• Artificial Sweetener – Finally gets a nod of approval

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    Sugar is one of the sweetest thing nature has given us. But because of the growing number of people with diabetes, the market for artificial sweetener is on the race –creating a sweetener that would satisfy our daily dose for sweetness and prevent the sugar in our body from raising at the same time. Having diabetes is no fun, you have to turn down all food that has high content of sugar whether you like it or you like it; sounds like you don’t have a choice.

    The number of artificial sweetener out in the market today is quite booming, they are growing over the years, different brand names and all, but this doesn’t mean that all of them are safe, there are those that have side effects, others leave a bad taste in the mouth. A lot of them really are just imitations of product that had already been existing, but failure to copy its formula and they end up harmful to our body.

    However there are products that are FDA approve, it means it is safe for human consumption? Well, to be honest with you guys, not all FDA approve are safe for human consumption, there are products in the market today on a wider range that has the approval of FDA but not safe for the consumers, on this case, a new sweetener is newly introduce in the market today, they call it “Advantame” this artificial sweetener serves its purpose (at least for now), but we have yet to find out the entire components of this product and I am a little worried about what we are going to find out.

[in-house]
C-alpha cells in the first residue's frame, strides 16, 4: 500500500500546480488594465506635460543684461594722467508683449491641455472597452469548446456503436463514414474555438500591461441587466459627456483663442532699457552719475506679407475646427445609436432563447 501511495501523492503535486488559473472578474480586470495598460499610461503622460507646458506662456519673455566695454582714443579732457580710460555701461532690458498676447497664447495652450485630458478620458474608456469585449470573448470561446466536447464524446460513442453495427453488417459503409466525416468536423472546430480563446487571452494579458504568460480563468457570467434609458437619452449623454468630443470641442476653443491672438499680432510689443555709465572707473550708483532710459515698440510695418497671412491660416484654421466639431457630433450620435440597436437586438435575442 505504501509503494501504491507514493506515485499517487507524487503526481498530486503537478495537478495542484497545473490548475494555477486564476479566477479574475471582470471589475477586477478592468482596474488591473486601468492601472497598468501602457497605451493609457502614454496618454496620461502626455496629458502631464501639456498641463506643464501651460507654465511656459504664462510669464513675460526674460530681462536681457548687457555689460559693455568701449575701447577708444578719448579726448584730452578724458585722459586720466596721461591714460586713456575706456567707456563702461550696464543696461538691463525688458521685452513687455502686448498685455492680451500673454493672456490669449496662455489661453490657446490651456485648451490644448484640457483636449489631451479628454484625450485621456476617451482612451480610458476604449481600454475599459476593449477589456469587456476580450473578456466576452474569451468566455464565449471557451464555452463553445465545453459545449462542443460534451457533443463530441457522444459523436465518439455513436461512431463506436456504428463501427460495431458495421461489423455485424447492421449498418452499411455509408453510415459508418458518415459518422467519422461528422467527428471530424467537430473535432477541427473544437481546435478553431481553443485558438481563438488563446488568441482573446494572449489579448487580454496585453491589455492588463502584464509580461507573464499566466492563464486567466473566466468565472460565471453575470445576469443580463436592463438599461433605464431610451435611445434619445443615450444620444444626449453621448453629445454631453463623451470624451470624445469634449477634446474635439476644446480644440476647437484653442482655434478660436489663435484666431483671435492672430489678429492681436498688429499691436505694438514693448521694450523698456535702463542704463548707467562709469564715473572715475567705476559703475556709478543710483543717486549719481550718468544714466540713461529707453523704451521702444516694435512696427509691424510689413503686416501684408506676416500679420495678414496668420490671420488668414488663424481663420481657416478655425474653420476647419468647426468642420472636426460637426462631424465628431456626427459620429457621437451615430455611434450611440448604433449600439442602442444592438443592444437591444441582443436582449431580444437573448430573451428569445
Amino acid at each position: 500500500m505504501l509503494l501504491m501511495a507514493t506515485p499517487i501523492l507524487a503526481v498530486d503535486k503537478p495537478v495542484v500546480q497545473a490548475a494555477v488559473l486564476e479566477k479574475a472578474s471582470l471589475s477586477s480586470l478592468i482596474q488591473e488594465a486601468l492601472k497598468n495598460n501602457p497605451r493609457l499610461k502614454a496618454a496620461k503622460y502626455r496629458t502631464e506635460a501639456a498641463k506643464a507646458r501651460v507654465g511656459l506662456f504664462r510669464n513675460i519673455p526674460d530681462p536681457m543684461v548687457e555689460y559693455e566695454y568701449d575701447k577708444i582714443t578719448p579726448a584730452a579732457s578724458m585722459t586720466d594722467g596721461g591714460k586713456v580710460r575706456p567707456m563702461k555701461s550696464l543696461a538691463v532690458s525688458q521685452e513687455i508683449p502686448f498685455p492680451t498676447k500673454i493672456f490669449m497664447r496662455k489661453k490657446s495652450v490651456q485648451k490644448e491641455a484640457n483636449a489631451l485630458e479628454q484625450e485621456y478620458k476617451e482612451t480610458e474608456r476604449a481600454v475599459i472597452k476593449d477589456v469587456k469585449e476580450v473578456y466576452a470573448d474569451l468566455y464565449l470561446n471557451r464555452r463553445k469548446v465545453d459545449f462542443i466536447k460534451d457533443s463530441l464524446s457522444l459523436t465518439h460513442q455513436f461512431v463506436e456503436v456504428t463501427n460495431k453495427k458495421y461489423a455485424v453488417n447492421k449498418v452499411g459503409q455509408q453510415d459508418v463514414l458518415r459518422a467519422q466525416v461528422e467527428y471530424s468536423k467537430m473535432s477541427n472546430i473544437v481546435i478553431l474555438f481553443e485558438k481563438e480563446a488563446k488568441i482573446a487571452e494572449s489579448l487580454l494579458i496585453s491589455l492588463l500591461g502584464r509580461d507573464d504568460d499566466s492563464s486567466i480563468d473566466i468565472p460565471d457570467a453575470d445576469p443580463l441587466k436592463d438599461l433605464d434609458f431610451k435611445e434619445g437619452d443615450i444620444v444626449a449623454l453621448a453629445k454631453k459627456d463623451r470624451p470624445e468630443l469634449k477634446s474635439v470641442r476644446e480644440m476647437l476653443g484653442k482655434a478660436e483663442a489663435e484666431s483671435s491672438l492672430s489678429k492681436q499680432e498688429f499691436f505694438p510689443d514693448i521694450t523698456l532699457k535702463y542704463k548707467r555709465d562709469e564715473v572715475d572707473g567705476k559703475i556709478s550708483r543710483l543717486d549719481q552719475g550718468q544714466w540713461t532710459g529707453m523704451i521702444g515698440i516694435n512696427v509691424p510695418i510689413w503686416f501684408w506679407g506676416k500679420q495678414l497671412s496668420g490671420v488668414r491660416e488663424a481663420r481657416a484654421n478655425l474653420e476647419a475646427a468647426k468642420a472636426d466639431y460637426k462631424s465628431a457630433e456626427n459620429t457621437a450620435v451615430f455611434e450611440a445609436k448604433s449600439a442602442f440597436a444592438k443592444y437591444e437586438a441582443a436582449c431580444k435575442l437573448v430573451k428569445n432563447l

Advantame is 20,000 times sweeter than regular table sugar, gram per gram, according to LA Times.

    Whoa – why so intense? According to the FDA, advantame can serve as a replacement for aspartame. Also, it looks like it circumvent a phenylalanine warning (for those with phenylketonuria [PKU]) since so little is needed. It does, however, contain phenylalanine. Although not meant for meat and poultry it does look like it was intended to sweeten many things based on the FDA statement.

    These three things tell me that we can expect this product to be in the food system soon – as soon as it gains a brand name. We can expect it more so than its most recent predecessor, neotame, approved in 2002 and still without a brand name. I've never seen that sweetener in an ingredients list, unlike sucralose which flourished in grocery store food and beverages.

    The FDA, of course, declared it …

    The writer however is reminding the public that artificial intake is still artificial, no matter what form they appear. Chemicals are still chemicals. I believe that consumers now a days are getting smarter and smarter about the choice of food they are buying in the market.

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